SPINDLE AND DAGGER, by J. Anderson Coats, Candlewick Press

This rich literary novel follows Elen, who must live a precarious lie in order to survive among the medieval Welsh warband that killed her family.

Wales, 1109. Three years ago, a warband raided Elen’s home. Her baby sister could not escape the flames. Her older sister fought back and almost killed the warband’s leader, Owain ap Cadwgan, before being killed herself. Despite Elen’s own sexual assault at the hands of the raiders, she saw a chance to live and took it. She healed Owain’s wound and spun a lie: Owain ap Cadwgan, son of the king of Powys, cannot be killed, not by blade nor blow nor poison. Owain ap Cadwgan has the protection of Saint Elen, as long as he keeps her namesake safe from harm and near him always.

For three years, Elen has had plenty of food, clothes to wear, and a bed to sleep in that she shares with the man who brought that warband to her door. Then Owain abducts Nest, the wife of a Norman lord, and her three children, triggering full-out war. As war rages, and her careful lies threaten to unravel, Elen begins to look to Nest and see a different life — if she can decide, once and for all, where her loyalties lie. J. Anderson Coats’s evocative prose immerses the reader in a dark but ultimately affirming tale of power and survival. 

Out March 2020

304 Pages


I received this book in exchange for my honest review.

When writing a book, the first chapter is the most important. It must hook the reader and show the conflict of the Protagonist. The following chapters should help the reader see the whys, hows, wheres, etc. by telling you who the Protagonist is and his/her main goal.

This book does not. Or at least it doesn’t enough, especially in providing a hook for the reader compelling enough to want to know more.

There are hints of an event in the Protagonist’s past that should explains why Elen is the way she is, but they are only hints and never realized at the end. The author lets the reader try to piece bits and pieces together in an effort of understanding the main character. This proved frustrating and turned the reader off. All loose ends should be wrapped up by the end of the story, including all plot issues and sub-plot issues.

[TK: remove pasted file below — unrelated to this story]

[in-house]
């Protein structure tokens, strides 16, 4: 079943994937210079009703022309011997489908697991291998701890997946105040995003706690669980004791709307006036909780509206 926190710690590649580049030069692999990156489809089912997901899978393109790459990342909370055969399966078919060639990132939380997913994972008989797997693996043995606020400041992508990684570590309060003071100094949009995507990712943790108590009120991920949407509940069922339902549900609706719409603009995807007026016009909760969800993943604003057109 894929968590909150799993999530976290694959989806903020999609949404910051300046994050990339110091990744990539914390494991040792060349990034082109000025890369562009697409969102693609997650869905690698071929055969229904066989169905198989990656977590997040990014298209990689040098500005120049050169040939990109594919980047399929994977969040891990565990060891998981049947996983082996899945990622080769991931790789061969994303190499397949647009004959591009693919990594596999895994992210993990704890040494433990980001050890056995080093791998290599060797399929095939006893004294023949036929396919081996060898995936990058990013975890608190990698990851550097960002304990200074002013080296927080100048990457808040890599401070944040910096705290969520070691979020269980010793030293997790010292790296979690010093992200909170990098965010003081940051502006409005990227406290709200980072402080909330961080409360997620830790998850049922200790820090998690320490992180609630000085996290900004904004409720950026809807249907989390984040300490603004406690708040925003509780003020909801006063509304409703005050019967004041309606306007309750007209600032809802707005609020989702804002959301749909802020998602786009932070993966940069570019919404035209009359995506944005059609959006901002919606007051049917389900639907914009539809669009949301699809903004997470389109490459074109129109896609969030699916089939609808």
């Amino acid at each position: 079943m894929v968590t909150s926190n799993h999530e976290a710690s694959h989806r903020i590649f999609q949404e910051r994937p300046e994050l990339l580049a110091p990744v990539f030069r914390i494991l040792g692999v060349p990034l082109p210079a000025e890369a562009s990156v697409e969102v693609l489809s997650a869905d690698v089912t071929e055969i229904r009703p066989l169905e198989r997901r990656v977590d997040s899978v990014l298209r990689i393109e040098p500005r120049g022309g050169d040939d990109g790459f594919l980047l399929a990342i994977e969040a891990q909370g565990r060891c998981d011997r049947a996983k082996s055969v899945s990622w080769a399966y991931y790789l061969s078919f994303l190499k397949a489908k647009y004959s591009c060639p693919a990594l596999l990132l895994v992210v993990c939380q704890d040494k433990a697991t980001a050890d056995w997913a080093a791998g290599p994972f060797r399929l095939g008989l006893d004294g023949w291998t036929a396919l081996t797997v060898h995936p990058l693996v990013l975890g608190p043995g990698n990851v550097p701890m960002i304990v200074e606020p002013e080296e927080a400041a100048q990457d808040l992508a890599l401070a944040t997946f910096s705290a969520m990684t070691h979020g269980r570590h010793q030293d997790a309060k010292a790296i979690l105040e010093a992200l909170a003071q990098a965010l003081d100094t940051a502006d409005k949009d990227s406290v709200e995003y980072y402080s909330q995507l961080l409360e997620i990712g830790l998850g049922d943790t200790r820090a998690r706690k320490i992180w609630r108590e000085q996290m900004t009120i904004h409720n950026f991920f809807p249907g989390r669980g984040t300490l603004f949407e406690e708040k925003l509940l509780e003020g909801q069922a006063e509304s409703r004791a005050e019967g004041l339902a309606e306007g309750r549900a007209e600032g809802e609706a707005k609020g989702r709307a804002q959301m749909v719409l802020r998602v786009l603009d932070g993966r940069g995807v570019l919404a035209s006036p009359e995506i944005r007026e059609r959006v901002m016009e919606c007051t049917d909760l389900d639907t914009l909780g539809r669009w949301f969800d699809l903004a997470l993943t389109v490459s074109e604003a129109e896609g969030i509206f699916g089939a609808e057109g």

So for me, the writing is lacking.

The character is interesting enough giving a strong argument to how women of an era must do whatever it takes to survive, even sacrificing her own worth and dignity. Readers may find her weak and cowardly, drastically flawed. This could have worked well if the character grew from her weaknesses and developed into a stronger version of herself by the end. This didn’t seem to happen enough for me.

I suppose if the story had been more fleshed out, the character development continuous and efficient enough to see change and growth, thus providing answers and understandings… then perhaps, the author would have achieved success with this reader.

I’m a strong historical fiction reader, so loved the idea and premise of this book. I received an ARC so I didn’t think much about editing or typos since normally, all of that is dealt with by the final copy. Because of the dialect used, it might have been better if the ARC provided had been the one prior to the final copy so focus would not have been distracted by the editing issues.

Overall, it was a good effort of a book, but the unfinished business left unresolved was just too much for me.

I gave it:

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